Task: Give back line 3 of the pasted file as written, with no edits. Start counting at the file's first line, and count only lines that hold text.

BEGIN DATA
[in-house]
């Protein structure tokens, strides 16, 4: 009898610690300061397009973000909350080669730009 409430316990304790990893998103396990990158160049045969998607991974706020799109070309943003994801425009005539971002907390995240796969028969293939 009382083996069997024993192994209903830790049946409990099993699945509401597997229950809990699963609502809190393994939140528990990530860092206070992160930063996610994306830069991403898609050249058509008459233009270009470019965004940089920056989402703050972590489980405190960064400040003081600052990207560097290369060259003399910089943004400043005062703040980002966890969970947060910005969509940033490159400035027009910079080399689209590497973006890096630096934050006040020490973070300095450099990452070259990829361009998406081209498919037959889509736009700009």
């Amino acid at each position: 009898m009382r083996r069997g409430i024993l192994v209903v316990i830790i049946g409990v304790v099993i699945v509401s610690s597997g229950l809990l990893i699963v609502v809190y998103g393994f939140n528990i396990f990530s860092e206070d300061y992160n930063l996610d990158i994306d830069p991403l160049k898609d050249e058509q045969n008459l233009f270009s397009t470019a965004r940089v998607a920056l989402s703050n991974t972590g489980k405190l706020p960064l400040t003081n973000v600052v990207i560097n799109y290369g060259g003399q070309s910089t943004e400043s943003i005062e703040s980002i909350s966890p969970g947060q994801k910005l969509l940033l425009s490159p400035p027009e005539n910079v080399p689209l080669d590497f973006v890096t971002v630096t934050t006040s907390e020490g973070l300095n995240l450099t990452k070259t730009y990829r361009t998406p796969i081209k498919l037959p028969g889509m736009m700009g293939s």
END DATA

């Amino acid at each position: 009898m009382r083996r069997g409430i024993l192994v209903v316990i830790i049946g409990v304790v099993i699945v509401s610690s597997g229950l809990l990893i699963v609502v809190y998103g393994f939140n528990i396990f990530s860092e206070d300061y992160n930063l996610d990158i994306d830069p991403l160049k898609d050249e058509q045969n008459l233009f270009s397009t470019a965004r940089v998607a920056l989402s703050n991974t972590g489980k405190l706020p960064l400040t003081n973000v600052v990207i560097n799109y290369g060259g003399q070309s910089t943004e400043s943003i005062e703040s980002i909350s966890p969970g947060q994801k910005l969509l940033l425009s490159p400035p027009e005539n910079v080399p689209l080669d590497f973006v890096t971002v630096t934050t006040s907390e020490g973070l300095n995240l450099t990452k070259t730009y990829r361009t998406p796969i081209k498919l037959p028969g889509m736009m700009g293939s």